Catalog Number: 1030
Number of Credits: 3
Warming of the climate system is now evident from observations of increases in surface air and ocean temperatures, widespread melting of glaciers and ice caps, and shrinking Arctic sea ice extent. Most of the observed increase in global average temperatures is very likely due to the increase in atmospheric greenhouse gas concentrations associated with human activities (e.g., agriculture, industry, and land-use changes). Nonetheless, considerable debate surrounds the establishment of greenhouse gas emission limits, and informed government, corporate, and individual action to mitigate the extent and impact of warming has been limited. Improving our knowledge of the Earth's climate system and past climate changes is therefore a matter of urgency. This course will examine the atmospheric and oceanic interactions that determine the nature of the global climate system. Specifically, the course will explore the origin, evolution, and structure of the Earth's oceans and atmosphere, radiative and non-radiative components of the Earth's energy balance, global, synoptic, and mesoscale atmospheric circulation patterns, and surface and deep ocean currents. The course will also consider records of past climate, evidence for recent warming, climate change projections, and climate change policy.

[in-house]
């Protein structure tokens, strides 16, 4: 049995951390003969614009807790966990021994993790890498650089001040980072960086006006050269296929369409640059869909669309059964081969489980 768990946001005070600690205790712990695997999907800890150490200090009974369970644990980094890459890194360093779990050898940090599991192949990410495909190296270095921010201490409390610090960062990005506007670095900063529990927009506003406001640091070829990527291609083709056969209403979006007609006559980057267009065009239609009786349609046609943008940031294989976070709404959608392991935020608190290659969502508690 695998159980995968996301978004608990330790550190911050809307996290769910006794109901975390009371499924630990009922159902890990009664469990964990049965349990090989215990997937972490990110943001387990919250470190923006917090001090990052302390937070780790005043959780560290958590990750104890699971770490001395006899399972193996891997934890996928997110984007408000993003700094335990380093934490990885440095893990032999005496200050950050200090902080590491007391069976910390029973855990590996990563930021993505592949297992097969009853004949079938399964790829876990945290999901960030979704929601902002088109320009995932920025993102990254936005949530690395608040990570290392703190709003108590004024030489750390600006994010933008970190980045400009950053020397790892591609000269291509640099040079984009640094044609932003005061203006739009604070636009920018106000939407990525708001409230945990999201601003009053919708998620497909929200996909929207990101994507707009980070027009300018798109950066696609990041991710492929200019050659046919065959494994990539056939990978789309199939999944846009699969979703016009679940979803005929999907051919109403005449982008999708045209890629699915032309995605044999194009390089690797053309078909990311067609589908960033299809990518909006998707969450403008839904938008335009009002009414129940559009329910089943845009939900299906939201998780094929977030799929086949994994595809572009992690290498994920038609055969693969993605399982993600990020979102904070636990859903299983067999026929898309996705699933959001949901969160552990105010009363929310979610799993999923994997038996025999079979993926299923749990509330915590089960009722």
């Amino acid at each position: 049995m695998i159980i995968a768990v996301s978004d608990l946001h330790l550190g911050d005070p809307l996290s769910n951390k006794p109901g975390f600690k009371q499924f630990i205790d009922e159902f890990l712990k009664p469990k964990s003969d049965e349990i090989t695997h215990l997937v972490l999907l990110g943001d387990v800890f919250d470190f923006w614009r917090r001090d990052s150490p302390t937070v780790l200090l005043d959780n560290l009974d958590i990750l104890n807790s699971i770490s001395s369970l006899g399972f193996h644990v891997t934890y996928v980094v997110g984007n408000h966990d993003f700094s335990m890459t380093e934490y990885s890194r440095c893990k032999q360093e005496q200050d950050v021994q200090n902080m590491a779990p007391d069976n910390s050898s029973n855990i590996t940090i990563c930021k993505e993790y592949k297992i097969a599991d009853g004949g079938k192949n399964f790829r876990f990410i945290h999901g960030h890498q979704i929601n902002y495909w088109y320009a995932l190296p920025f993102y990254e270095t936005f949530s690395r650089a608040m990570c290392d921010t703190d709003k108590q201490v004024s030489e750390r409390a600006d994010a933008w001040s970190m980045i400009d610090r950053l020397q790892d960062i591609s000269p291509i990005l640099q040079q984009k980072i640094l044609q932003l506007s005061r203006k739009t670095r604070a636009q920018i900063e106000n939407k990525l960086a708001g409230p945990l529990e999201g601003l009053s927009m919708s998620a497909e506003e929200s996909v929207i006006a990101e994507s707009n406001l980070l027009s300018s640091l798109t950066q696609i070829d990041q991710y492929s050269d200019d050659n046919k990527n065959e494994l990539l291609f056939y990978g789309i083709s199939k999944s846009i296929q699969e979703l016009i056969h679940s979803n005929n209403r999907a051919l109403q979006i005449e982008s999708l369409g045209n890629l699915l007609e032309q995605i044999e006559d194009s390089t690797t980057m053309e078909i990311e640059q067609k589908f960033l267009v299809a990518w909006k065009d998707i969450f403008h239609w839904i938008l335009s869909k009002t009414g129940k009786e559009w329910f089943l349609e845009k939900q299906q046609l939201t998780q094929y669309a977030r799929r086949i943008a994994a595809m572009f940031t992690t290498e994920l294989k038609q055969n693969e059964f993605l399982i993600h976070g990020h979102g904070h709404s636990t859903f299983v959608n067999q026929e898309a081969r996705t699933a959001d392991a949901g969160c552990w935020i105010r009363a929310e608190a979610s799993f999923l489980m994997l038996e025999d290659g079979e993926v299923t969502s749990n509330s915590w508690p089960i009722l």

Offered every fall term. Lecture 2 hours; recitation 1 hour. No prerequisites. [CES]